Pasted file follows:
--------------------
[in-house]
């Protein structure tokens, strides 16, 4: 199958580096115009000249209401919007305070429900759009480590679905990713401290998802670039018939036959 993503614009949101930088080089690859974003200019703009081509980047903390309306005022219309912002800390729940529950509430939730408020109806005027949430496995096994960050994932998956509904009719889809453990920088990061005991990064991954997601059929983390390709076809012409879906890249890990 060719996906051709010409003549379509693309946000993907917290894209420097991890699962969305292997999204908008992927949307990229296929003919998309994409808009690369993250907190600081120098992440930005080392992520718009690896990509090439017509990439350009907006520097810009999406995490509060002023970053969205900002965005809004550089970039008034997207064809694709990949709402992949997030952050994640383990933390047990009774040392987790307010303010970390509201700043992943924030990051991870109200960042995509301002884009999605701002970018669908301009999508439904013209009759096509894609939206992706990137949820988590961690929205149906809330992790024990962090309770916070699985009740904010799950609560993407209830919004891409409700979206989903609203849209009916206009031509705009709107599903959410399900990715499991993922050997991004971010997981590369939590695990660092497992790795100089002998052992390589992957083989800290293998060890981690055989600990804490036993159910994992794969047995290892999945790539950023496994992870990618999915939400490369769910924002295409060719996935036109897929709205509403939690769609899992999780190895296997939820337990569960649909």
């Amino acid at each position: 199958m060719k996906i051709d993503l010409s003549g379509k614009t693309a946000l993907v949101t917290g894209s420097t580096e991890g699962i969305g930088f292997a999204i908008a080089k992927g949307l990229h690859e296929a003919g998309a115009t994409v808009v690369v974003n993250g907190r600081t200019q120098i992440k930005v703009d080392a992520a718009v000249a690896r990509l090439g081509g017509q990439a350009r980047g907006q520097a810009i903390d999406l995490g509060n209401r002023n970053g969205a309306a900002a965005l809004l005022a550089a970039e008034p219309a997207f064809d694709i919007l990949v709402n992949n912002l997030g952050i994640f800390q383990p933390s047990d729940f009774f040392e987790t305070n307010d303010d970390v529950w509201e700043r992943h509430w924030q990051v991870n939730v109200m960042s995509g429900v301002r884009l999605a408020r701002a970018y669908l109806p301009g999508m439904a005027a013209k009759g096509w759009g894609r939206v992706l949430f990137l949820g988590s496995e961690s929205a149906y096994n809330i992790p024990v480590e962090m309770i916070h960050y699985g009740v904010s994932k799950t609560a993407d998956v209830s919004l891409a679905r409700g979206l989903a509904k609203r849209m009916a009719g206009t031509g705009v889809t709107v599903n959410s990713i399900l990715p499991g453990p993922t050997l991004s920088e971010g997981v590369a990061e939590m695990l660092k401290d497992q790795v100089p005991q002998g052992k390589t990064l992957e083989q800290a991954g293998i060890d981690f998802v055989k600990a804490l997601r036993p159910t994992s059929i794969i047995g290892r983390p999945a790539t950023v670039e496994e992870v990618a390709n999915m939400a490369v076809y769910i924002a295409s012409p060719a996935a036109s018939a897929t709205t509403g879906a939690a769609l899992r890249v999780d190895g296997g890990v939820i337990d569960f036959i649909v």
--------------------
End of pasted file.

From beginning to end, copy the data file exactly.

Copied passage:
[in-house]
């Protein structure tokens, strides 16, 4: 199958580096115009000249209401919007305070429900759009480590679905990713401290998802670039018939036959 993503614009949101930088080089690859974003200019703009081509980047903390309306005022219309912002800390729940529950509430939730408020109806005027949430496995096994960050994932998956509904009719889809453990920088990061005991990064991954997601059929983390390709076809012409879906890249890990 060719996906051709010409003549379509693309946000993907917290894209420097991890699962969305292997999204908008992927949307990229296929003919998309994409808009690369993250907190600081120098992440930005080392992520718009690896990509090439017509990439350009907006520097810009999406995490509060002023970053969205900002965005809004550089970039008034997207064809694709990949709402992949997030952050994640383990933390047990009774040392987790307010303010970390509201700043992943924030990051991870109200960042995509301002884009999605701002970018669908301009999508439904013209009759096509894609939206992706990137949820988590961690929205149906809330992790024990962090309770916070699985009740904010799950609560993407209830919004891409409700979206989903609203849209009916206009031509705009709107599903959410399900990715499991993922050997991004971010997981590369939590695990660092497992790795100089002998052992390589992957083989800290293998060890981690055989600990804490036993159910994992794969047995290892999945790539950023496994992870990618999915939400490369769910924002295409060719996935036109897929709205509403939690769609899992999780190895296997939820337990569960649909």
């Amino acid at each position: 199958m060719k996906i051709d993503l010409s003549g379509k614009t693309a946000l993907v949101t917290g894209s420097t580096e991890g699962i969305g930088f292997a999204i908008a080089k992927g949307l990229h690859e296929a003919g998309a115009t994409v808009v690369v974003n993250g907190r600081t200019q120098i992440k930005v703009d080392a992520a718009v000249a690896r990509l090439g081509g017509q990439a350009r980047g907006q520097a810009i903390d999406l995490g509060n209401r002023n970053g969205a309306a900002a965005l809004l005022a550089a970039e008034p219309a997207f064809d694709i919007l990949v709402n992949n912002l997030g952050i994640f800390q383990p933390s047990d729940f009774f040392e987790t305070n307010d303010d970390v529950w509201e700043r992943h509430w924030q990051v991870n939730v109200m960042s995509g429900v301002r884009l999605a408020r701002a970018y669908l109806p301009g999508m439904a005027a013209k009759g096509w759009g894609r939206v992706l949430f990137l949820g988590s496995e961690s929205a149906y096994n809330i992790p024990v480590e962090m309770i916070h960050y699985g009740v904010s994932k799950t609560a993407d998956v209830s919004l891409a679905r409700g979206l989903a509904k609203r849209m009916a009719g206009t031509g705009v889809t709107v599903n959410s990713i399900l990715p499991g453990p993922t050997l991004s920088e971010g997981v590369a990061e939590m695990l660092k401290d497992q790795v100089p005991q002998g052992k390589t990064l992957e083989q800290a991954g293998i060890d981690f998802v055989k600990a804490l997601r036993p159910t994992s059929i794969i047995g290892r983390p999945a790539t950023v670039e496994e992870v990618a390709n999915m939400a490369v076809y769910i924002a295409s012409p060719a996935a036109s018939a897929t709205t509403g879906a939690a769609l899992r890249v999780d190895g296997g890990v939820i337990d569960f036959i649909v």